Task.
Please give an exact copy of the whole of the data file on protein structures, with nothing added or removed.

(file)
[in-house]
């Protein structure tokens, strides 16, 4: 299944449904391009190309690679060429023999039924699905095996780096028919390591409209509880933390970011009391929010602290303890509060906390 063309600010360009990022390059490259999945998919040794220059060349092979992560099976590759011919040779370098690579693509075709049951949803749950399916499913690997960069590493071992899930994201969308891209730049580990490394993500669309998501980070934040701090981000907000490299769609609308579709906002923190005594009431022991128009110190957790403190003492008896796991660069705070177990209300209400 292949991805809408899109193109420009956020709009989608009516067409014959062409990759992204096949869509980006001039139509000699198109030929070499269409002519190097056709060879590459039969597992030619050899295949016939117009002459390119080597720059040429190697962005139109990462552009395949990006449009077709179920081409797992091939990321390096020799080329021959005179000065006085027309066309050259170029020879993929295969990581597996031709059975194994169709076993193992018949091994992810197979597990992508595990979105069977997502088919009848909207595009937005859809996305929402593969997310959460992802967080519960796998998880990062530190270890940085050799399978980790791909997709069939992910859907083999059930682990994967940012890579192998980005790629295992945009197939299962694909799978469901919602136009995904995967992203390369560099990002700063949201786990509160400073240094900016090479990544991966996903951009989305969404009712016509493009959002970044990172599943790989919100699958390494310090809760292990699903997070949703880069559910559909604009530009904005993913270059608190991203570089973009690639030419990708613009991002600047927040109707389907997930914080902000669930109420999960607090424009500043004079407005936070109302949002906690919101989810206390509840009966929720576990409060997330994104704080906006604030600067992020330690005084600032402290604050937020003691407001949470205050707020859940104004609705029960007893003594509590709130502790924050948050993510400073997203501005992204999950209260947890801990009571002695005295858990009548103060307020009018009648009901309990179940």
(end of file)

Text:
[in-house]
């Protein structure tokens, strides 16, 4: 299944449904391009190309690679060429023999039924699905095996780096028919390591409209509880933390970011009391929010602290303890509060906390 063309600010360009990022390059490259999945998919040794220059060349092979992560099976590759011919040779370098690579693509075709049951949803749950399916499913690997960069590493071992899930994201969308891209730049580990490394993500669309998501980070934040701090981000907000490299769609609308579709906002923190005594009431022991128009110190957790403190003492008896796991660069705070177990209300209400 292949991805809408899109193109420009956020709009989608009516067409014959062409990759992204096949869509980006001039139509000699198109030929070499269409002519190097056709060879590459039969597992030619050899295949016939117009002459390119080597720059040429190697962005139109990462552009395949990006449009077709179920081409797992091939990321390096020799080329021959005179000065006085027309066309050259170029020879993929295969990581597996031709059975194994169709076993193992018949091994992810197979597990992508595990979105069977997502088919009848909207595009937005859809996305929402593969997310959460992802967080519960796998998880990062530190270890940085050799399978980790791909997709069939992910859907083999059930682990994967940012890579192998980005790629295992945009197939299962694909799978469901919602136009995904995967992203390369560099990002700063949201786990509160400073240094900016090479990544991966996903951009989305969404009712016509493009959002970044990172599943790989919100699958390494310090809760292990699903997070949703880069559910559909604009530009904005993913270059608190991203570089973009690639030419990708613009991002600047927040109707389907997930914080902000669930109420999960607090424009500043004079407005936070109302949002906690919101989810206390509840009966929720576990409060997330994104704080906006604030600067992020330690005084600032402290604050937020003691407001949470205050707020859940104004609705029960007893003594509590709130502790924050948050993510400073997203501005992204999950209260947890801990009571002695005295858990009548103060307020009018009648009901309990179940």